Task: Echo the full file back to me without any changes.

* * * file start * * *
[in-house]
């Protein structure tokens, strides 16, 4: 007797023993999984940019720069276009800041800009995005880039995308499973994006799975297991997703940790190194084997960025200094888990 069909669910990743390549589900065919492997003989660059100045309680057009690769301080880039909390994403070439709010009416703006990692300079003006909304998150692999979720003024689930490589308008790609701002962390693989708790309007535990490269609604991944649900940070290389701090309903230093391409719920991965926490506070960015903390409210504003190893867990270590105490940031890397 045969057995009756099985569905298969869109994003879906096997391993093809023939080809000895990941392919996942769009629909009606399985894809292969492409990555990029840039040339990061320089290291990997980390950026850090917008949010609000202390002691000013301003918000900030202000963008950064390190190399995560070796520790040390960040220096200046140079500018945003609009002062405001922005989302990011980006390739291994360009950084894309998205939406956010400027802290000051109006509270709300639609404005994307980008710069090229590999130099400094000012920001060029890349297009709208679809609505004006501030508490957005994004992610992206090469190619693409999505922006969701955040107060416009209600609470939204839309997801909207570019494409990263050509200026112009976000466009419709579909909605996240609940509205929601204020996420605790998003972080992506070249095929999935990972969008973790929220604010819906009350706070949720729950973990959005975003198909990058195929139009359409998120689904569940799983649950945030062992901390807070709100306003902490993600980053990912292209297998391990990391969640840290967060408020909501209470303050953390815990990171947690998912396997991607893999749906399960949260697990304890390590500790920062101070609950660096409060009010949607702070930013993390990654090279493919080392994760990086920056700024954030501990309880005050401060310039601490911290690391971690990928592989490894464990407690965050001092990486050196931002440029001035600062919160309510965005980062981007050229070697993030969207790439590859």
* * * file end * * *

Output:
[in-house]
């Protein structure tokens, strides 16, 4: 007797023993999984940019720069276009800041800009995005880039995308499973994006799975297991997703940790190194084997960025200094888990 069909669910990743390549589900065919492997003989660059100045309680057009690769301080880039909390994403070439709010009416703006990692300079003006909304998150692999979720003024689930490589308008790609701002962390693989708790309007535990490269609604991944649900940070290389701090309903230093391409719920991965926490506070960015903390409210504003190893867990270590105490940031890397 045969057995009756099985569905298969869109994003879906096997391993093809023939080809000895990941392919996942769009629909009606399985894809292969492409990555990029840039040339990061320089290291990997980390950026850090917008949010609000202390002691000013301003918000900030202000963008950064390190190399995560070796520790040390960040220096200046140079500018945003609009002062405001922005989302990011980006390739291994360009950084894309998205939406956010400027802290000051109006509270709300639609404005994307980008710069090229590999130099400094000012920001060029890349297009709208679809609505004006501030508490957005994004992610992206090469190619693409999505922006969701955040107060416009209600609470939204839309997801909207570019494409990263050509200026112009976000466009419709579909909605996240609940509205929601204020996420605790998003972080992506070249095929999935990972969008973790929220604010819906009350706070949720729950973990959005975003198909990058195929139009359409998120689904569940799983649950945030062992901390807070709100306003902490993600980053990912292209297998391990990391969640840290967060408020909501209470303050953390815990990171947690998912396997991607893999749906399960949260697990304890390590500790920062101070609950660096409060009010949607702070930013993390990654090279493919080392994760990086920056700024954030501990309880005050401060310039601490911290690391971690990928592989490894464990407690965050001092990486050196931002440029001035600062919160309510965005980062981007050229070697993030969207790439590859």